John Pattullo, manager of the Henderson Strategic Bond fund, slashed his exposure to cash and hoovered up subordinated banking bonds in the wake of the market turmoil.
If Bill Mott is the man making a brave bet on banking shares amid the market turmoil, his equivalent in the bond market is Henderson’s John Pattullo. While Northern Rock has been the only story in town, few have paid that much attention to what is happening in the bond market.
But Pattullo, who runs the Henderson’s £700m Preference and Bond fund, plus the racier £180m Strategic Bond fund, is confident that represents a terrific time to fill your boots with the bombed-out investment grade bonds of British banks. These bonds have had a torrid summer. Take, for example, Barclays’ subordinate bonds, where the spread over gilts has doubled from 1.4% to 2.8%. “Banking bonds have been sold off quite aggressively. In percentage terms it has been quite a savage move,” says Pattullo.
It has indeed been one of the most extraordinary few months for bond traders for a decade. The first half of the year saw sovereign (government) bonds weaken amid rising interest rates as the market fretted about overly-strong growth and a lot of hot merger and acquisition and management buyout activity.
Then in July we moved from what Pattullo calls a “reflation trade” into a “recession trade”. In the flight to safety, sovereign bonds became the place to be. “It was essentially a panic, as we moved from euphoria to pessimism,” says Pattullo.
Credit markets recovered a little in August, only to take a further bashing in September. American bond markets have started to recover again, although in Europe, because of the Northern Rock effect, any bounceback is less detectable.
“Markets were, to put it frankly, shut for most of August. But we have started to see even some leveraged loans now getting placed, although admittedly very cheaply.”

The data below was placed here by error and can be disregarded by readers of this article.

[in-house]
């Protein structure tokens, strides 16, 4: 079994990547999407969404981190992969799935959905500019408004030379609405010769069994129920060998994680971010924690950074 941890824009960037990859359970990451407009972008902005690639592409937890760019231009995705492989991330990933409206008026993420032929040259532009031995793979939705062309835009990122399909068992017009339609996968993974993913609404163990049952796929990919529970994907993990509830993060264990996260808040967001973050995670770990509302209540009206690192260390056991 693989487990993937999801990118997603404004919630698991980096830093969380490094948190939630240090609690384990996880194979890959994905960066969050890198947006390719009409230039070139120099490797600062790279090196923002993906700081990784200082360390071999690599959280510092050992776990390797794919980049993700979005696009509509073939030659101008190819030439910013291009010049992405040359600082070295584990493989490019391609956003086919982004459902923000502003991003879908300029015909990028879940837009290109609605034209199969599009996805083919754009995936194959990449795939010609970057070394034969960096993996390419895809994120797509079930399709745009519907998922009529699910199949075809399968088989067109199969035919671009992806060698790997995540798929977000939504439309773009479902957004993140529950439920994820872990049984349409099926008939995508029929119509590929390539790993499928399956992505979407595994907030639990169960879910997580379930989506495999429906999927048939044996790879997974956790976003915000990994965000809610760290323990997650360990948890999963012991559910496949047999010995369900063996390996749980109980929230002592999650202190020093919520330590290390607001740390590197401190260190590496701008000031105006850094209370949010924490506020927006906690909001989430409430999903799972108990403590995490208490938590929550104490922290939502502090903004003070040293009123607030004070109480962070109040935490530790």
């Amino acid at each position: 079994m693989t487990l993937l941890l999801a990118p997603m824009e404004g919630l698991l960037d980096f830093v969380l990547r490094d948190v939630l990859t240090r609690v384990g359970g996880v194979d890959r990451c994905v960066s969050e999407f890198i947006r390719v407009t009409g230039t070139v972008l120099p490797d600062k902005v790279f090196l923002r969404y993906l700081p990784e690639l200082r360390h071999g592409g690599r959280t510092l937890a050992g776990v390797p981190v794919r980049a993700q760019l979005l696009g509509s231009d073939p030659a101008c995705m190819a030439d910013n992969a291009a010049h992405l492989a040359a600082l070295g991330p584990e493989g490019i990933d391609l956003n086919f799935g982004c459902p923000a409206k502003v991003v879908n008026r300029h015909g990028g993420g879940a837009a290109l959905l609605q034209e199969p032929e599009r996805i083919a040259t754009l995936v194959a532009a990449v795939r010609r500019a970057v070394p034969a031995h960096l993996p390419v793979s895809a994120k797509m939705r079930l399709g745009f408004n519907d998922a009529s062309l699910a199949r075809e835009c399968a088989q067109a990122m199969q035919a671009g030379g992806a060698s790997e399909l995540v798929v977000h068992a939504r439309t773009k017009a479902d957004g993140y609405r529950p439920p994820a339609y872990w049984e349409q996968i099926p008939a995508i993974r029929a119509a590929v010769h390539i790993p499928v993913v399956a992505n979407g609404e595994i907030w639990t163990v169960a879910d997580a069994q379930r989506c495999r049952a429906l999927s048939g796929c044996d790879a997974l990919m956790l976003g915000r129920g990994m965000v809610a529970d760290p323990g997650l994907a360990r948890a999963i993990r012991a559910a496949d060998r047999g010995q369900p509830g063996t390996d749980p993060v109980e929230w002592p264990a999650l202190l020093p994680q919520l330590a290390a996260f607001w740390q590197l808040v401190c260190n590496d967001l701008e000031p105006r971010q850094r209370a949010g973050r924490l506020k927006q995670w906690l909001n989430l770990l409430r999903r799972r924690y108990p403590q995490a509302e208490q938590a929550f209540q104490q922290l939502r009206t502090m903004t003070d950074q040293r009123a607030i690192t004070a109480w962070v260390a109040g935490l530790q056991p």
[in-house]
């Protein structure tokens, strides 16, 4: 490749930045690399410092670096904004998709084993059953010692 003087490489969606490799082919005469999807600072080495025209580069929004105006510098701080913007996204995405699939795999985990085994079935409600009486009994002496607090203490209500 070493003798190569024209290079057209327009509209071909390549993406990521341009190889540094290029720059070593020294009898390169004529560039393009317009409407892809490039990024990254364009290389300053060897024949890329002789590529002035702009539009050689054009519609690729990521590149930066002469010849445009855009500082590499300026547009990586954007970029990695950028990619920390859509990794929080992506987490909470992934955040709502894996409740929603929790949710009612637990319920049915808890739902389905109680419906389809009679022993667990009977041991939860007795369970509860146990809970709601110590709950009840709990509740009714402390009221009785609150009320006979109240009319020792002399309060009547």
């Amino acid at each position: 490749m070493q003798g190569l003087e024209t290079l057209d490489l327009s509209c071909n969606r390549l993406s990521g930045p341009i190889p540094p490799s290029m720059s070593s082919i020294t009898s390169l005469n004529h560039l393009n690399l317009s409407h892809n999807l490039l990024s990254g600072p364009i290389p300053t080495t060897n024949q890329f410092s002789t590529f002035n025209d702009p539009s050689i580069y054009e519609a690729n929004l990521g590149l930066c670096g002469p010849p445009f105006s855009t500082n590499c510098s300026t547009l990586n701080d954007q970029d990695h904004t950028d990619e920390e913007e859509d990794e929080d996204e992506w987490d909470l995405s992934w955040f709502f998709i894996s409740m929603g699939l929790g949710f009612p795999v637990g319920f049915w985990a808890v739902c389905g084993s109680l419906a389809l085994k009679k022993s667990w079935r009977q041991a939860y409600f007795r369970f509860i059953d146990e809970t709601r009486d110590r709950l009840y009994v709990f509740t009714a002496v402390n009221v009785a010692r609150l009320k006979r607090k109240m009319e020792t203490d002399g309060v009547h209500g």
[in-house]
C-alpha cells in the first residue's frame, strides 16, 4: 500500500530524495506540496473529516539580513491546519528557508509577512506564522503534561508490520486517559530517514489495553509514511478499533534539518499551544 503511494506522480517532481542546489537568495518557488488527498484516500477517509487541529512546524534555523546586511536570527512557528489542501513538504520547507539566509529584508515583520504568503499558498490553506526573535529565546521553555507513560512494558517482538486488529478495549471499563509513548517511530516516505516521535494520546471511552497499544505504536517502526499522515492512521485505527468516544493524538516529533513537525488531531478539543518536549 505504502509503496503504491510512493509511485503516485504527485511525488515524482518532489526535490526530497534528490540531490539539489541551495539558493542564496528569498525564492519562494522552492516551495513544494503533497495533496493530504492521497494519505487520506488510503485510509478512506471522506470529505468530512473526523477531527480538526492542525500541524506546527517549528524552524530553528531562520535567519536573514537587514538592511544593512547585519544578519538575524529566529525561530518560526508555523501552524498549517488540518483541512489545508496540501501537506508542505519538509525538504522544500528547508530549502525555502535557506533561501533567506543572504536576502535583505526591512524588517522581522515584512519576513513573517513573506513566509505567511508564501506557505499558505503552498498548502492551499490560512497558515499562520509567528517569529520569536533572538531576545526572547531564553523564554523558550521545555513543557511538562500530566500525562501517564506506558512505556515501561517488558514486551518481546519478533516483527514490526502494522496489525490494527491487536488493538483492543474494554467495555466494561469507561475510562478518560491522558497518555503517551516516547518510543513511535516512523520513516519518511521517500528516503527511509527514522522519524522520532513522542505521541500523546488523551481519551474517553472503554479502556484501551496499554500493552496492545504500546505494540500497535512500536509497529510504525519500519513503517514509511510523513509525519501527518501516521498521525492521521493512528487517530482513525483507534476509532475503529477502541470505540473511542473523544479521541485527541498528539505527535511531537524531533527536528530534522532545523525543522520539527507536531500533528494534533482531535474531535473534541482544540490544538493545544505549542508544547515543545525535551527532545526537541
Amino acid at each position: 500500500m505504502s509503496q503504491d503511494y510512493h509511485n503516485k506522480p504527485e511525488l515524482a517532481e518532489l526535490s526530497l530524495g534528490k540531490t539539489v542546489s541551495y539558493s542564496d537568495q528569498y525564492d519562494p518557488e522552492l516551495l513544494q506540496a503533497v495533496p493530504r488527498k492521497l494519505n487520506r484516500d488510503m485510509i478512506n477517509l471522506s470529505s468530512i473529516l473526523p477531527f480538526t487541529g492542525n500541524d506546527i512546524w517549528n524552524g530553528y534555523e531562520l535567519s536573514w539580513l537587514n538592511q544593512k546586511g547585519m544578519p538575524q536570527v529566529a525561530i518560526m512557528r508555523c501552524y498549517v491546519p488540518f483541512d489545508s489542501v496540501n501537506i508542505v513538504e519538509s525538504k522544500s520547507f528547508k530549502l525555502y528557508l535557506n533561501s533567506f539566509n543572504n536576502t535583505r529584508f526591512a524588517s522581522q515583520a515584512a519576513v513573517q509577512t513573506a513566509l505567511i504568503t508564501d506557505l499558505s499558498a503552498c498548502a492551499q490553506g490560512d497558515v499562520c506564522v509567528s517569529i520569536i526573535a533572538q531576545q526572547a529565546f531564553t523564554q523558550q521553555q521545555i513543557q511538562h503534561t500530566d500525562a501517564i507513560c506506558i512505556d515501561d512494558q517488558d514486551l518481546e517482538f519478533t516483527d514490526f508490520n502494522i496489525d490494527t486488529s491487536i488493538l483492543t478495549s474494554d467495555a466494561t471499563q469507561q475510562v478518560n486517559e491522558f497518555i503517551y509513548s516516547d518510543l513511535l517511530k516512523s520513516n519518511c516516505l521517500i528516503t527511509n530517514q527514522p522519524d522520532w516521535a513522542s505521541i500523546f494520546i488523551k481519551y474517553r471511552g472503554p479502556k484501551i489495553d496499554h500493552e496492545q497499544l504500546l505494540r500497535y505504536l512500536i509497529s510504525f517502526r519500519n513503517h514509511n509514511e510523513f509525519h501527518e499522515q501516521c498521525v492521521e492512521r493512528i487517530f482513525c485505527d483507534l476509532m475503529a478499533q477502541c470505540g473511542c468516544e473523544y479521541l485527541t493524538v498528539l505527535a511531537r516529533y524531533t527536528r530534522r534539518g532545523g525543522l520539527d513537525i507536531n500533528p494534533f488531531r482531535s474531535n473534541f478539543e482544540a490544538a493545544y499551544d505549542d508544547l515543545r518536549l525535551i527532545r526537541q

The Federal Reserve’s half-point rate cut was the comfort blanket the American market was looking for, says Pattullo, although he wonders about its efficacy.
He echoes Bill Gross, an American bond guru, with his punchbowl metaphor. “Bill Gross talked about the punchbowl being taken away from the party. Well, it is 4am and the Fed has put the punchbowl back in the party, and we haven’t even had time for a hangover. We are already back to the reflation story,” says Pattullo.
Credit markets rallied after the rate cut, but at the long end the curve has steepened – indicating that the market thinks the Fed is taking a risk with inflation.
“Cutting rates is the easy option. But economic history is littered with central banks being too accommodating. How often can you bring the punchbowl back to the party?”
That said, if we can put aside longer-term worries, investment grade bonds are a great buy, says Pattullo.
“In June 2007, we described investment grade bonds as a waste of time, however, the tides have turned and they are now the cheapest they have been in five years and represent compelling value.”